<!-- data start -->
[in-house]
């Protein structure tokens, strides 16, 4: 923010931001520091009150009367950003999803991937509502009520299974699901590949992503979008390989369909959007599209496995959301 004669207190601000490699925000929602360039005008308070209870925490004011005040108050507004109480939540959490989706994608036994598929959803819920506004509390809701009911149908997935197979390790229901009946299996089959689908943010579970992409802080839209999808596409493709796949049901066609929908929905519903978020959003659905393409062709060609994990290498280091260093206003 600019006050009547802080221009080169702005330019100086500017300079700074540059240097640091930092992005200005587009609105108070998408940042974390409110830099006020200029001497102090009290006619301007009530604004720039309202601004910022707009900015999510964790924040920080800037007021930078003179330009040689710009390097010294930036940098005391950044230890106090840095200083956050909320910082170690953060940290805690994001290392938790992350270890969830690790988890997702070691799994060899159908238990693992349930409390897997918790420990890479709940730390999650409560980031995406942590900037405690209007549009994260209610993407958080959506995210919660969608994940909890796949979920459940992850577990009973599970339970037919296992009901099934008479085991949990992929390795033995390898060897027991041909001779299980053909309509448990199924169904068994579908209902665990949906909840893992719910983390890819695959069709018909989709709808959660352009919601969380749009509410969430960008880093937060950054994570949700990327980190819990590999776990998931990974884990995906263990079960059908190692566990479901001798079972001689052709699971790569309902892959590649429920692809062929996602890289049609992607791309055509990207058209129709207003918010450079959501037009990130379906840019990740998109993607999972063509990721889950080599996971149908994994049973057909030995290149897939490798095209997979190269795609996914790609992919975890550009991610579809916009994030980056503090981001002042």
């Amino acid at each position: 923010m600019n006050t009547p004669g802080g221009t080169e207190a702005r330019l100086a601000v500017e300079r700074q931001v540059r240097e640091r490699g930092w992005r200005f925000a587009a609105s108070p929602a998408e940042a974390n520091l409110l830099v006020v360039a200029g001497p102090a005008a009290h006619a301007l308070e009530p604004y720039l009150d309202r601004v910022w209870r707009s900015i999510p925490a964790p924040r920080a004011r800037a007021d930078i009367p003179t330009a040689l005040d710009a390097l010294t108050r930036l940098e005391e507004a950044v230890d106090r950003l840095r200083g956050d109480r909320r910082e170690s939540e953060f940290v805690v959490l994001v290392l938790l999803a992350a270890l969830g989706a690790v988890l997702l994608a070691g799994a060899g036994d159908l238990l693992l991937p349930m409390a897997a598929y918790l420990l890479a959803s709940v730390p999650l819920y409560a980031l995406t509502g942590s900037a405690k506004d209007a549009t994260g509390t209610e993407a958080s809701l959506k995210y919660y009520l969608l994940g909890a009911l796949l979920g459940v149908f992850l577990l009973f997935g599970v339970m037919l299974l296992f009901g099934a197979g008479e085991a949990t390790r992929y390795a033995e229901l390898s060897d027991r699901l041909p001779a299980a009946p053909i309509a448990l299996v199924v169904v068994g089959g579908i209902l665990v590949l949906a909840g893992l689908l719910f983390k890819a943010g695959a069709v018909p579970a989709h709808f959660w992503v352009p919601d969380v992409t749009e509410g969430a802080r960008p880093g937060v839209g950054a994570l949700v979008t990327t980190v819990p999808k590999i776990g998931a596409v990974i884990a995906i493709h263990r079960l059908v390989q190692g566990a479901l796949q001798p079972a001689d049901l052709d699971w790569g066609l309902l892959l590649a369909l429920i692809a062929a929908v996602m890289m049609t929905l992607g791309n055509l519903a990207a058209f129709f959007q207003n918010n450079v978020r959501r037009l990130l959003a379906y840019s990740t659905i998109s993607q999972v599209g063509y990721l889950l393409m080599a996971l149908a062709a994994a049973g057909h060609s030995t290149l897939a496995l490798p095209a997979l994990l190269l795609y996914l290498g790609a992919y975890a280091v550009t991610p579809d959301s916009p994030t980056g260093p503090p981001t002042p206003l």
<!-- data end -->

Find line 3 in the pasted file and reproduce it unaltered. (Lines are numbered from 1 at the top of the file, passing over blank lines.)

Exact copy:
């Amino acid at each position: 923010m600019n006050t009547p004669g802080g221009t080169e207190a702005r330019l100086a601000v500017e300079r700074q931001v540059r240097e640091r490699g930092w992005r200005f925000a587009a609105s108070p929602a998408e940042a974390n520091l409110l830099v006020v360039a200029g001497p102090a005008a009290h006619a301007l308070e009530p604004y720039l009150d309202r601004v910022w209870r707009s900015i999510p925490a964790p924040r920080a004011r800037a007021d930078i009367p003179t330009a040689l005040d710009a390097l010294t108050r930036l940098e005391e507004a950044v230890d106090r950003l840095r200083g956050d109480r909320r910082e170690s939540e953060f940290v805690v959490l994001v290392l938790l999803a992350a270890l969830g989706a690790v988890l997702l994608a070691g799994a060899g036994d159908l238990l693992l991937p349930m409390a897997a598929y918790l420990l890479a959803s709940v730390p999650l819920y409560a980031l995406t509502g942590s900037a405690k506004d209007a549009t994260g509390t209610e993407a958080s809701l959506k995210y919660y009520l969608l994940g909890a009911l796949l979920g459940v149908f992850l577990l009973f997935g599970v339970m037919l299974l296992f009901g099934a197979g008479e085991a949990t390790r992929y390795a033995e229901l390898s060897d027991r699901l041909p001779a299980a009946p053909i309509a448990l299996v199924v169904v068994g089959g579908i209902l665990v590949l949906a909840g893992l689908l719910f983390k890819a943010g695959a069709v018909p579970a989709h709808f959660w992503v352009p919601d969380v992409t749009e509410g969430a802080r960008p880093g937060v839209g950054a994570l949700v979008t990327t980190v819990p999808k590999i776990g998931a596409v990974i884990a995906i493709h263990r079960l059908v390989q190692g566990a479901l796949q001798p079972a001689d049901l052709d699971w790569g066609l309902l892959l590649a369909l429920i692809a062929a929908v996602m890289m049609t929905l992607g791309n055509l519903a990207a058209f129709f959007q207003n918010n450079v978020r959501r037009l990130l959003a379906y840019s990740t659905i998109s993607q999972v599209g063509y990721l889950l393409m080599a996971l149908a062709a994994a049973g057909h060609s030995t290149l897939a496995l490798p095209a997979l994990l190269l795609y996914l290498g790609a992919y975890a280091v550009t991610p579809d959301s916009p994030t980056g260093p503090p981001t002042p206003l």